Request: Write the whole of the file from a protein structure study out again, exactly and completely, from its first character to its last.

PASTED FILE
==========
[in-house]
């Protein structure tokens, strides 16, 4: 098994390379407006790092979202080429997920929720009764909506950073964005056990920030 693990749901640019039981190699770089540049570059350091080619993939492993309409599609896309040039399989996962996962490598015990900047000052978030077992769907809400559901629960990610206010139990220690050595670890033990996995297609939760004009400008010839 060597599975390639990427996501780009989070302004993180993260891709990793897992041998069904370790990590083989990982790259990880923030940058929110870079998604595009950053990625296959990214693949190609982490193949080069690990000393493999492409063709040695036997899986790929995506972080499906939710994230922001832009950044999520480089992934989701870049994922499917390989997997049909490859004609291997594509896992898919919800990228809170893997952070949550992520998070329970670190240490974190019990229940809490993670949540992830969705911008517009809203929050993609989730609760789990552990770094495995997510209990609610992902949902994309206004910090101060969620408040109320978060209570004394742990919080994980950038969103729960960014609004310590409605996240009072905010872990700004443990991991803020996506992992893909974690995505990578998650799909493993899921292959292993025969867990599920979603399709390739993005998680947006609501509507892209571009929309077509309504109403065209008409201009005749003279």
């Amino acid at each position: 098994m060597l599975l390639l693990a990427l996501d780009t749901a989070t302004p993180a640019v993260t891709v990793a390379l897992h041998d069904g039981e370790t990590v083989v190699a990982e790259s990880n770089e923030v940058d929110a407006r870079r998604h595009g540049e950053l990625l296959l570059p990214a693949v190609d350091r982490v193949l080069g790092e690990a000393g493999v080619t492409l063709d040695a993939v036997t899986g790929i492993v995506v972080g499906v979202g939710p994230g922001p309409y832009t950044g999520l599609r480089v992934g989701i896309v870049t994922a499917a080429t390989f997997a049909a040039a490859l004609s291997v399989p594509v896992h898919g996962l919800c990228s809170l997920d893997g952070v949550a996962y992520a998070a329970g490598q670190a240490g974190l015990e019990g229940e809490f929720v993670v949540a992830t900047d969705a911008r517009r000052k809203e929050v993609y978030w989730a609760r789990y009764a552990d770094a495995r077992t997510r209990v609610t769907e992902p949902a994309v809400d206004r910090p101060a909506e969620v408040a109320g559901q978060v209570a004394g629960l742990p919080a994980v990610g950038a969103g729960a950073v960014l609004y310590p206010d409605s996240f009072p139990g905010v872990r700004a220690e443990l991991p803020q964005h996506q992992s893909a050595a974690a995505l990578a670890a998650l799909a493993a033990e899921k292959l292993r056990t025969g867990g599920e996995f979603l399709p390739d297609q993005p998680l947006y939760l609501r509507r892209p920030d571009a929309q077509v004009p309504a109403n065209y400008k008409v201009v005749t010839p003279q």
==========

[in-house]
């Protein structure tokens, strides 16, 4: 098994390379407006790092979202080429997920929720009764909506950073964005056990920030 693990749901640019039981190699770089540049570059350091080619993939492993309409599609896309040039399989996962996962490598015990900047000052978030077992769907809400559901629960990610206010139990220690050595670890033990996995297609939760004009400008010839 060597599975390639990427996501780009989070302004993180993260891709990793897992041998069904370790990590083989990982790259990880923030940058929110870079998604595009950053990625296959990214693949190609982490193949080069690990000393493999492409063709040695036997899986790929995506972080499906939710994230922001832009950044999520480089992934989701870049994922499917390989997997049909490859004609291997594509896992898919919800990228809170893997952070949550992520998070329970670190240490974190019990229940809490993670949540992830969705911008517009809203929050993609989730609760789990552990770094495995997510209990609610992902949902994309206004910090101060969620408040109320978060209570004394742990919080994980950038969103729960960014609004310590409605996240009072905010872990700004443990991991803020996506992992893909974690995505990578998650799909493993899921292959292993025969867990599920979603399709390739993005998680947006609501509507892209571009929309077509309504109403065209008409201009005749003279």
């Amino acid at each position: 098994m060597l599975l390639l693990a990427l996501d780009t749901a989070t302004p993180a640019v993260t891709v990793a390379l897992h041998d069904g039981e370790t990590v083989v190699a990982e790259s990880n770089e923030v940058d929110a407006r870079r998604h595009g540049e950053l990625l296959l570059p990214a693949v190609d350091r982490v193949l080069g790092e690990a000393g493999v080619t492409l063709d040695a993939v036997t899986g790929i492993v995506v972080g499906v979202g939710p994230g922001p309409y832009t950044g999520l599609r480089v992934g989701i896309v870049t994922a499917a080429t390989f997997a049909a040039a490859l004609s291997v399989p594509v896992h898919g996962l919800c990228s809170l997920d893997g952070v949550a996962y992520a998070a329970g490598q670190a240490g974190l015990e019990g229940e809490f929720v993670v949540a992830t900047d969705a911008r517009r000052k809203e929050v993609y978030w989730a609760r789990y009764a552990d770094a495995r077992t997510r209990v609610t769907e992902p949902a994309v809400d206004r910090p101060a909506e969620v408040a109320g559901q978060v209570a004394g629960l742990p919080a994980v990610g950038a969103g729960a950073v960014l609004y310590p206010d409605s996240f009072p139990g905010v872990r700004a220690e443990l991991p803020q964005h996506q992992s893909a050595a974690a995505l990578a670890a998650l799909a493993a033990e899921k292959l292993r056990t025969g867990g599920e996995f979603l399709p390739d297609q993005p998680l947006y939760l609501r509507r892209p920030d571009a929309q077509v004009p309504a109403n065209y400008k008409v201009v005749t010839p003279q």